Window and Clock, Musée d’Orsay | Source
“It is not that we have so little time but that we lose so much. … The life we receive is not short but we make it so; we are not ill provided but use what we have wastefully.”
— Seneca, On the Shortness of Life
Time is all we have — and it is our only limited currency. You can always get more money, you can always get more energy, but you can never get back time that you’ve spent. No matter how healthy you live, no matter how good your genetics are, your time is rangebound.
What isn’t so transfixed is our perception of time. A day that is spent doing something that is completely novel and laborious feels exponentially longer than a day spent doing something that is routine and pleasurable. Our mind has the ability to stretch or shorten our sensation of time, depending on our activities and mood.
But the easiest way to embellish our time is to simply cherish it — to be proactively mindful and conscious of what we’re doing at any moment. This is one of the keys to meditation, and in reality, it can be done anytime.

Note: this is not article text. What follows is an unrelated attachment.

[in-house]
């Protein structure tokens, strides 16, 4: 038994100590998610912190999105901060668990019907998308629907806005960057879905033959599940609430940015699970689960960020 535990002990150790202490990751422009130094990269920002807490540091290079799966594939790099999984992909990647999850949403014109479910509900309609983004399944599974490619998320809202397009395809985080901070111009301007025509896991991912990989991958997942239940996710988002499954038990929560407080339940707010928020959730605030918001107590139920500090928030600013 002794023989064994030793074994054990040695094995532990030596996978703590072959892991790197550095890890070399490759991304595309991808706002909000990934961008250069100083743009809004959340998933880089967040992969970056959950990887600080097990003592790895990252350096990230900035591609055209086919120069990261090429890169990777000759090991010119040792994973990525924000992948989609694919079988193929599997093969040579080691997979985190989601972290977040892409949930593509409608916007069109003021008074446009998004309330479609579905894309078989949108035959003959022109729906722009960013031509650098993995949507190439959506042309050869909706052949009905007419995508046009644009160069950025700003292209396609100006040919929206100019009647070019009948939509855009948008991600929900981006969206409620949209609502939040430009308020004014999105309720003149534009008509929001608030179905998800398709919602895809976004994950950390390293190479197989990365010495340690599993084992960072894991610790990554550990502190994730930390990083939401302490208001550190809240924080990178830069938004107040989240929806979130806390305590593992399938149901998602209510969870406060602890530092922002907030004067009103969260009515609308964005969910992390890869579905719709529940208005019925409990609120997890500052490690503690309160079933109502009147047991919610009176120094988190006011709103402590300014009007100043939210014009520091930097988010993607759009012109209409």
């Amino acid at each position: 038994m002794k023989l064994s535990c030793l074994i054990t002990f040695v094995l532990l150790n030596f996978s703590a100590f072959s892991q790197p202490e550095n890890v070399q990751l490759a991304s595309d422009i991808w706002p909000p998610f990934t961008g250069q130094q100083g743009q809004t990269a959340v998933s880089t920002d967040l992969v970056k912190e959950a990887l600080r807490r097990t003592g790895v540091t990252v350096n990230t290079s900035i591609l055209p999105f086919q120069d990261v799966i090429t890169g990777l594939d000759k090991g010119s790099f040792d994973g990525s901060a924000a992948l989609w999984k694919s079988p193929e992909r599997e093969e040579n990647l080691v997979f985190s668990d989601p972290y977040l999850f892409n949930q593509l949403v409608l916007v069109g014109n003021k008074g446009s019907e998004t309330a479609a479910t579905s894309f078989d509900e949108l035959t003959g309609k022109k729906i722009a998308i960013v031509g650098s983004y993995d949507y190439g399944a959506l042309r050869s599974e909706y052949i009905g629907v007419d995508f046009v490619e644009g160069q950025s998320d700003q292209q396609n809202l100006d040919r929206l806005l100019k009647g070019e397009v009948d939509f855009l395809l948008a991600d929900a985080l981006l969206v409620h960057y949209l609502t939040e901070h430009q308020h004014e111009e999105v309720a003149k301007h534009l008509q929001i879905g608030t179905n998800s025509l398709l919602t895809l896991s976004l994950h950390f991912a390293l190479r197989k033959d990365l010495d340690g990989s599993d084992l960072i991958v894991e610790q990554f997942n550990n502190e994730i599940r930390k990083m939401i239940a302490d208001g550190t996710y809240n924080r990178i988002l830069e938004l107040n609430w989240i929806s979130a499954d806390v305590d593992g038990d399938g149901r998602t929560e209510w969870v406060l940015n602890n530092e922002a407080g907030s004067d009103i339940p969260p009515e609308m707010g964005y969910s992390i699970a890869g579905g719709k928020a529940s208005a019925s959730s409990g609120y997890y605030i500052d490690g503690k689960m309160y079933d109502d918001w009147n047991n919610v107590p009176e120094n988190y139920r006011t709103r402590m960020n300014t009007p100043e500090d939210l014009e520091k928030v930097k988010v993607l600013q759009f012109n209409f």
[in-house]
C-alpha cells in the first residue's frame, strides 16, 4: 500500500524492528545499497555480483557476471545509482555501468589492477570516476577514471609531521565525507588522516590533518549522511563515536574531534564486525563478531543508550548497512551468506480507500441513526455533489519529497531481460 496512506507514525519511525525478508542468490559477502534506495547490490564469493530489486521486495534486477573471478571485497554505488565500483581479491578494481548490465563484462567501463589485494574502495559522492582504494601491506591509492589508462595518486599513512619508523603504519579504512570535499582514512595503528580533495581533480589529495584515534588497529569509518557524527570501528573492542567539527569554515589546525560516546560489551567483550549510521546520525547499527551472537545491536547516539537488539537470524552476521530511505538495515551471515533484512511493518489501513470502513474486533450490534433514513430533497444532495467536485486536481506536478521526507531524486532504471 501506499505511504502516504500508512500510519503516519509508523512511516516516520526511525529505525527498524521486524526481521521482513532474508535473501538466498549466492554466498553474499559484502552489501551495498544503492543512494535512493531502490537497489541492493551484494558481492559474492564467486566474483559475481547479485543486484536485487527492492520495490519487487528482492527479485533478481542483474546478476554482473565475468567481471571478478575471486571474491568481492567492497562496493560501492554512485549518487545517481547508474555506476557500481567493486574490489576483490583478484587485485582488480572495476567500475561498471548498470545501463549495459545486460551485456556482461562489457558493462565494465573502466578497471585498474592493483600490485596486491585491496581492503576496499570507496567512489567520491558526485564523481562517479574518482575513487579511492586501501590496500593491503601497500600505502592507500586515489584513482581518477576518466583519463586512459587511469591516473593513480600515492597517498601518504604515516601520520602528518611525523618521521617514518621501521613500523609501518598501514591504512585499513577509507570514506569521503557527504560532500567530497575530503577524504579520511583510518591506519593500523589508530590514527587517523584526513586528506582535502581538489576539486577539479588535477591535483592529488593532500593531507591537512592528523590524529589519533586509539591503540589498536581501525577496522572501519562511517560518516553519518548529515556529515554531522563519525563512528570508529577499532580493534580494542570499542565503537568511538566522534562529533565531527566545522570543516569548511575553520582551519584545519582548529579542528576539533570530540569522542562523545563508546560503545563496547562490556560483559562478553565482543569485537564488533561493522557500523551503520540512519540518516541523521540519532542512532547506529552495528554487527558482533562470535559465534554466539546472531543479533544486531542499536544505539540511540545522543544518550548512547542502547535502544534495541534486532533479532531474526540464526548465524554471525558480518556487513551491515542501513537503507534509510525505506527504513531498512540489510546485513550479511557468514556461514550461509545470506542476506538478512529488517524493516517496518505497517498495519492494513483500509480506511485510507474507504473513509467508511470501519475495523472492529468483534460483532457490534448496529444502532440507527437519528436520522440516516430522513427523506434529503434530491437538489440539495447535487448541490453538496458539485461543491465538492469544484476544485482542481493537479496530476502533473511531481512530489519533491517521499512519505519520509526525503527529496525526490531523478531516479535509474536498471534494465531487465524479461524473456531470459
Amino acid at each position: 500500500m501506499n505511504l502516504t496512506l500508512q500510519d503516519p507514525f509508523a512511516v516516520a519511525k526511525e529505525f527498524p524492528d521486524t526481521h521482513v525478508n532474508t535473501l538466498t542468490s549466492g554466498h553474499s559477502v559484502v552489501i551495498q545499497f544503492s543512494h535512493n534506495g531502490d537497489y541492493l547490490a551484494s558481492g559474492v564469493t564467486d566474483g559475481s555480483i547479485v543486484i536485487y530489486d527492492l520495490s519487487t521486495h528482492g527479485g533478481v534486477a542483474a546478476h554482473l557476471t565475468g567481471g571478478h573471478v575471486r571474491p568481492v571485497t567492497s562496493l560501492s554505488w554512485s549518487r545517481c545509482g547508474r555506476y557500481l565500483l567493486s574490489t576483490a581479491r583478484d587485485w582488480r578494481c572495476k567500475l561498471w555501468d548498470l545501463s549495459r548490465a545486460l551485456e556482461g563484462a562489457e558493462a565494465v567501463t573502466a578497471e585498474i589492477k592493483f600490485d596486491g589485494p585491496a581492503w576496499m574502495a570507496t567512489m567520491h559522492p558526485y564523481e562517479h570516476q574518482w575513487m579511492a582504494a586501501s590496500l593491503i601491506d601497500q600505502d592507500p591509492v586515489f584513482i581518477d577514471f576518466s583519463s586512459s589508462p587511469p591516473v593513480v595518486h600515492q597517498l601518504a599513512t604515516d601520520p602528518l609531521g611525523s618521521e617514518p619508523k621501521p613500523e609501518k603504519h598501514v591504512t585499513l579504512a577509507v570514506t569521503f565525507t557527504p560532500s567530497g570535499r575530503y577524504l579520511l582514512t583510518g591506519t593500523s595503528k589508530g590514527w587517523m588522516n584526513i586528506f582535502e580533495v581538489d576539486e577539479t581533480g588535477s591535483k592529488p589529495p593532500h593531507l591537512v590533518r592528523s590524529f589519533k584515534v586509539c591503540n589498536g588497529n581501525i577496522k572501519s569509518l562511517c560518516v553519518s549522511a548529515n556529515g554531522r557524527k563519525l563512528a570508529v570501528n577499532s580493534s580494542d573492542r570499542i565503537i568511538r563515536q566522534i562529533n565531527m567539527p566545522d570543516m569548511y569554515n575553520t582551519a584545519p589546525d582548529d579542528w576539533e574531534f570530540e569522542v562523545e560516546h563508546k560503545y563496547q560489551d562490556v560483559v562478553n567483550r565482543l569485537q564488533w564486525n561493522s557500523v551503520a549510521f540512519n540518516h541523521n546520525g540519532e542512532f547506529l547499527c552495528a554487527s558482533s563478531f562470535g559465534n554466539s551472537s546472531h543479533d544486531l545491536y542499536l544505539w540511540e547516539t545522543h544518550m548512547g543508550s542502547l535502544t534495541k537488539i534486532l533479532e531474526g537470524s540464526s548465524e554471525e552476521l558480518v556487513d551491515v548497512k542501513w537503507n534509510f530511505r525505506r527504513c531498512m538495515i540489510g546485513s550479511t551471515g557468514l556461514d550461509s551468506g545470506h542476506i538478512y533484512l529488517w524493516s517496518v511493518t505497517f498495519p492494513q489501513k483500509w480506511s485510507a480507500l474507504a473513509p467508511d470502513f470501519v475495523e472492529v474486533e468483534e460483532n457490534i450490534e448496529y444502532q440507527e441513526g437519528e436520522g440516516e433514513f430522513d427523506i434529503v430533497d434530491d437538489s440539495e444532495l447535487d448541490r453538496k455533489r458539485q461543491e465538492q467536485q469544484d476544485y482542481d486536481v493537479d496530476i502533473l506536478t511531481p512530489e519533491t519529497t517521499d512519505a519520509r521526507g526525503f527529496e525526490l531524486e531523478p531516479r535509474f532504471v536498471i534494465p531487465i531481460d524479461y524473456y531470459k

Imagine each day you’ve lived that you can’t even remember because you allowed yourself to mindlessly follow the same routine. Monotony is what accelerates our awareness of time. Uniformity is the enemy of our longevity.
Imagine instead, if you asked yourself the following question every five minutes throughout the day: “Am I happy with how I’m using my time right now?”
It’s effortlessly easy to become absorbed in the unimportant, or to become caught up in whatever is in front of you. It takes far more energy to be acquainted with each passing breath, each beating of the heart.
There might be an impossibility in capturing the entire day, each day. Not every fleeting moment of our lives needs to have some sort of grand meaning behind it. Rather, try to do just one thing each day to make it memorable, and take a few moments to just not do anything except appreciate the time you have. Use the hours, don’t count them.